I carved out some time this week to visit the seven beginning teachers in our district. Six of them are hard at work in the building where I spent the previous 10 years of my career, so it's a comfortable space for me to be. One of the teachers said that it helps her to know that I have a history with the building in case there are things about the culture she wants more information about.
I have to admit that I haven't been very enthusiastic about doing this program this year...and in some ways, I'm still not. I have far too much on my plate and nurturing beginners is too important to be treated as an "add-on." I also have to admit that I really enjoyed being in classrooms this week.
One of the best parts of being out and about has been the ability to spend some time looking at programs that are very different from science. Do I know anything about working with autistic 6 year olds? No. Have I ever instructed a set of students on using a computer program to create three dimensional objects? Not once. Could I tell you the best strategies for a introductory PE course? Absolutely not. But I can tell right away if kids feel safe...if they look happy...if the teacher is being able to develop positive relationships...whether or not there are high expectations for every student...if procedures and routines are in place...if the space is inviting and well-organized. In most cases, the noobs are off to a good start.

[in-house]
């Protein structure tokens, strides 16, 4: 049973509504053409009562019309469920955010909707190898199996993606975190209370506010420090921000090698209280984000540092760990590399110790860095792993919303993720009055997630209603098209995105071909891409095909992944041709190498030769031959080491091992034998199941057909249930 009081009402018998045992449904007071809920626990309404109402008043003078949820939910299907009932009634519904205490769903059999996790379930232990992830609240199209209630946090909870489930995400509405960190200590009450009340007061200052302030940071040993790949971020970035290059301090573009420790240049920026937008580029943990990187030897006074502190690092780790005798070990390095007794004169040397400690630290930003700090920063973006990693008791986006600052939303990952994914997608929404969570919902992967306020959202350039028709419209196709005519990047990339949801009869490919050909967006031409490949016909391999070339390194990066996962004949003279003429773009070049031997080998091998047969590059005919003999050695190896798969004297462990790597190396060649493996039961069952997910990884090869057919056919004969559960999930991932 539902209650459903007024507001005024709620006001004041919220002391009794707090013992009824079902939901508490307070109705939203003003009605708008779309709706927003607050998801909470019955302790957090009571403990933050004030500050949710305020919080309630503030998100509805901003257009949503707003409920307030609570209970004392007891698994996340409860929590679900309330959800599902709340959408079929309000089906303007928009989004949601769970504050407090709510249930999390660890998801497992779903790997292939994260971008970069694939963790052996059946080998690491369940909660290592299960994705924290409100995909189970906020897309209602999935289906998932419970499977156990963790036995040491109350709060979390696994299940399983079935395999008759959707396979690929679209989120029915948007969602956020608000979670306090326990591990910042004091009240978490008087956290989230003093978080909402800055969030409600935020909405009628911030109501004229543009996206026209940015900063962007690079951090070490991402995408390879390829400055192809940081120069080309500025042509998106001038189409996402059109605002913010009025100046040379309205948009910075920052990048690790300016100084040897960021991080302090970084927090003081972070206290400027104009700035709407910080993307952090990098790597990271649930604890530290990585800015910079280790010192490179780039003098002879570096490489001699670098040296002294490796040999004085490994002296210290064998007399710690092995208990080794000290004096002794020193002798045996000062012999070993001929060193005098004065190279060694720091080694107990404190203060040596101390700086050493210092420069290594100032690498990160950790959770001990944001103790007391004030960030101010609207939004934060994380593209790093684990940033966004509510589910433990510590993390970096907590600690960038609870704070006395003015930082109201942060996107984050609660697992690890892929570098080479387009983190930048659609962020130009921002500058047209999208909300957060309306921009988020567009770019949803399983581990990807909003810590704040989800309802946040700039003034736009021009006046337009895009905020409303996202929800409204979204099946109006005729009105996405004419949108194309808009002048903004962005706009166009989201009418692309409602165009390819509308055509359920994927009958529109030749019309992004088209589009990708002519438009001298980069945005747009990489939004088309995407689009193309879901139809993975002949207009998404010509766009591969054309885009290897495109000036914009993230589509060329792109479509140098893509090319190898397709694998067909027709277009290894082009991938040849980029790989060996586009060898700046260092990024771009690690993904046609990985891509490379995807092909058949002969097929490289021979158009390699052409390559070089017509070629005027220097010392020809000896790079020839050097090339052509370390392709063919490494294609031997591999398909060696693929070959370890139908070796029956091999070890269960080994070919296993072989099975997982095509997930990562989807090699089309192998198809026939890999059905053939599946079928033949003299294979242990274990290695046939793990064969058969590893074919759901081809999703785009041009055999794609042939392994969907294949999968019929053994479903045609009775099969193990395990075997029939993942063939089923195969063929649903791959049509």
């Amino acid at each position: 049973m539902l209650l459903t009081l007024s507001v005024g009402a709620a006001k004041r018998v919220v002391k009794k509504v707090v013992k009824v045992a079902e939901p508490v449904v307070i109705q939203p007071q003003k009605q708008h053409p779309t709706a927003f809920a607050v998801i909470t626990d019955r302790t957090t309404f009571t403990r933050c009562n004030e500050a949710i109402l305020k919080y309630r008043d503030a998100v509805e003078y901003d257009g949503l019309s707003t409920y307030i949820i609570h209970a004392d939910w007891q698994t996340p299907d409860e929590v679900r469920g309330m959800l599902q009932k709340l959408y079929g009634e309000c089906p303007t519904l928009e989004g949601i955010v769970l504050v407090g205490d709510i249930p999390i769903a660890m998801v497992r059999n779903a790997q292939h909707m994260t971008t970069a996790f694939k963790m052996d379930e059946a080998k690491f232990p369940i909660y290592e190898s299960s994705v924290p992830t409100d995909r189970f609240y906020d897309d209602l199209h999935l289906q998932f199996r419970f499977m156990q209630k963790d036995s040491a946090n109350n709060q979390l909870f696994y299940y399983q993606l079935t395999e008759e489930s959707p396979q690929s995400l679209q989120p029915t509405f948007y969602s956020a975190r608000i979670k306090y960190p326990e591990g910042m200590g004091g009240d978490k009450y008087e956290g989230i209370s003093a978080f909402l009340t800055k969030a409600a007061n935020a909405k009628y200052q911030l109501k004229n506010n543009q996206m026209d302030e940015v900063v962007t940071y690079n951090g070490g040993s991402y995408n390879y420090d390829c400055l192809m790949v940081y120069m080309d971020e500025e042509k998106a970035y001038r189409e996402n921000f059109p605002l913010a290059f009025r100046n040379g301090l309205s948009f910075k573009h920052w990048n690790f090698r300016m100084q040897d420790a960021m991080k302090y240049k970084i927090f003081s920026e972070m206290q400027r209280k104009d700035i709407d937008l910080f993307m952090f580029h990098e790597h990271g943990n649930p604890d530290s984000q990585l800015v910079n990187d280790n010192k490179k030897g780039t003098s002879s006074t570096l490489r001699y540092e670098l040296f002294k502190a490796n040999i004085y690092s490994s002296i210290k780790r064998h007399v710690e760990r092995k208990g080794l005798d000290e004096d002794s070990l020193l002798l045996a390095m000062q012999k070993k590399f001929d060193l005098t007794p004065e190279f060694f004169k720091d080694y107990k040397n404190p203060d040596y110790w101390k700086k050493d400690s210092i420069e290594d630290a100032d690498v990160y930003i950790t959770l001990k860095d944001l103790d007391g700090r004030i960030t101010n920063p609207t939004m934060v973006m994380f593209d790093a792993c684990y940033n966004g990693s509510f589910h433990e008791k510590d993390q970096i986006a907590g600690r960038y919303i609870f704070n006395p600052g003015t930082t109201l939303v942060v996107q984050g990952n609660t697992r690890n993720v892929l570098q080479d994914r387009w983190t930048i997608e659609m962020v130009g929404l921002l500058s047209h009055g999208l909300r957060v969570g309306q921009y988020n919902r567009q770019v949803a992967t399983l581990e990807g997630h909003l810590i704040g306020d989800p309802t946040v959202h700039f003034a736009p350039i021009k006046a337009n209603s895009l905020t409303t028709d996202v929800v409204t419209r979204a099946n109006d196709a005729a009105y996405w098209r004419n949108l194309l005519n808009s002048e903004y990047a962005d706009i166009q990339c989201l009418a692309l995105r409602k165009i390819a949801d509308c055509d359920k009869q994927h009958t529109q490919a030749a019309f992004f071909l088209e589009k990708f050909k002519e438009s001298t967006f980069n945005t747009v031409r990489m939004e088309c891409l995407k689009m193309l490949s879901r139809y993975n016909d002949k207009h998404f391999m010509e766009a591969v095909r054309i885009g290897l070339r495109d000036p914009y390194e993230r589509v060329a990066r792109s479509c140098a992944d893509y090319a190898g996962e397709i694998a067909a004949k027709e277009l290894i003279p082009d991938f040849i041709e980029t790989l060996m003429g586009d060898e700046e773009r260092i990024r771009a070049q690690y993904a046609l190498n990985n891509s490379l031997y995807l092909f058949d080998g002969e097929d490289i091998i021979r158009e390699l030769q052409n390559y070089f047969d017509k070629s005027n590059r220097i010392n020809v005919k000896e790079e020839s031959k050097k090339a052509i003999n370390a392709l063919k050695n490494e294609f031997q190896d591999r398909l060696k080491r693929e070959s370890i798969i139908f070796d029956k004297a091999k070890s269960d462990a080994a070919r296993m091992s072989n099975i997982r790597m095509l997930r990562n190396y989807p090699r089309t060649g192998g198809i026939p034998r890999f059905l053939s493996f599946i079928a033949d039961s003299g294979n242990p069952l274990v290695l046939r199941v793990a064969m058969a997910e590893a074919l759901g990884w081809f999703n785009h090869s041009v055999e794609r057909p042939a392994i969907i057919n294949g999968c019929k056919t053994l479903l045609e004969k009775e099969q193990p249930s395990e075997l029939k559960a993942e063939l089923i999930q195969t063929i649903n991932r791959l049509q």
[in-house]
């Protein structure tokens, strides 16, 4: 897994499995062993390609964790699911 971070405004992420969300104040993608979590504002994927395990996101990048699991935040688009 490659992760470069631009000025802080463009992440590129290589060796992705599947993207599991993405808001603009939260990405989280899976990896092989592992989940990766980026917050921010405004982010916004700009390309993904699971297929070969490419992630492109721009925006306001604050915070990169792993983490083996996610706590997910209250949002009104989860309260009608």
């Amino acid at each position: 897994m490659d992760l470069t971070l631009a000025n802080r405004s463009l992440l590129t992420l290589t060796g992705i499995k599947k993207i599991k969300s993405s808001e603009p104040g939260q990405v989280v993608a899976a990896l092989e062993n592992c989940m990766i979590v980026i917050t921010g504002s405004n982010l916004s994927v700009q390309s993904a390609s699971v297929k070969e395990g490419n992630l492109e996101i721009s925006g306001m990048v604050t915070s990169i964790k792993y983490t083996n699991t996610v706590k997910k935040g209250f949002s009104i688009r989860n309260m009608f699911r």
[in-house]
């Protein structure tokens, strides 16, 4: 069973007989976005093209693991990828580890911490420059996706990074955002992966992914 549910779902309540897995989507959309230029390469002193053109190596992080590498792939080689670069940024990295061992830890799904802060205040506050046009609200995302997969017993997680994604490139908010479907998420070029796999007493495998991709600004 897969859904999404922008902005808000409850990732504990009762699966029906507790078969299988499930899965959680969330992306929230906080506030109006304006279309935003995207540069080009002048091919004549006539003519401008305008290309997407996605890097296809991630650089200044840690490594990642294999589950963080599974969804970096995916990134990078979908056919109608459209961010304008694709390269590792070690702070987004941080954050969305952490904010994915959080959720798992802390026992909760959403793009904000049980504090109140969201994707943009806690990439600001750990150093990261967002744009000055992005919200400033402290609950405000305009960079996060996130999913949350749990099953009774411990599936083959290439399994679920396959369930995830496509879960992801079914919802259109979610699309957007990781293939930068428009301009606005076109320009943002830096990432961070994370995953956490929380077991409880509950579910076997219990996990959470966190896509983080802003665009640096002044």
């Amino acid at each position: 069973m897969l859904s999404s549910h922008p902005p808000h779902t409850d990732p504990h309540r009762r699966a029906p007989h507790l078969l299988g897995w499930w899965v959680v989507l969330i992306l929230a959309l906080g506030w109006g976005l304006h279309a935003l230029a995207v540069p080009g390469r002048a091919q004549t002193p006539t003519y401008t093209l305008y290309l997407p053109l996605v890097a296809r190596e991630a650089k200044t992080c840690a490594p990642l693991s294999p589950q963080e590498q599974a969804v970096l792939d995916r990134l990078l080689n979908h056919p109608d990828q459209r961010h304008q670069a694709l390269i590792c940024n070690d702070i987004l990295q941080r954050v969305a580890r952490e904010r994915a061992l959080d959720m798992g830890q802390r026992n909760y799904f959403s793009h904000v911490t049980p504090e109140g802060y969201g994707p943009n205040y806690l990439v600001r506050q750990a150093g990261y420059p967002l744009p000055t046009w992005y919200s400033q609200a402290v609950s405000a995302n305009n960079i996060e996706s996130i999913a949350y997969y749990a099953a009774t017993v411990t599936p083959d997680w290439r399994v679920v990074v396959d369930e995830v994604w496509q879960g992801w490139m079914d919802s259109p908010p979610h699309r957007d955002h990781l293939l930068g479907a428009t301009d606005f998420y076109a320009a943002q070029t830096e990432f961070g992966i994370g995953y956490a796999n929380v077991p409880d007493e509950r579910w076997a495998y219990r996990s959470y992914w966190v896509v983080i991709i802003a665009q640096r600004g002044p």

Are there things that were disappointing? Indeed, there were. But now is the time for me to help coach them and help them develop. I'm finding that it's a very fine line to tread. I am not an administrator nor evaluator. Anything that I see I can only talk about with the teacher alone---confidentiality is most important. My words of wisdom can be ignored and I need to couch them in such a way that they are not authoritarian and yet still get the point across. For example, giving kids half the period to just sit around is not okay, but I can't say it that way. Phrasing is everything. I find myself using "I wonder what would happen if..." or "Good teachers..." instead of the more blunt approach. I offer to be with them when they try a new strategy. I encourage them to spend time observing other teachers. I hope I can coach them into developing the kinds of habits and behaviours which help all students learn.
I know the statistics. I know that within two years, many beginning teachers (nationwide) will be lost from the profession...half of them by year five. The odds are against all of us, but I will try to do my part to help the newbies in my district. My hope is that I can help them not merely survive, but thrive.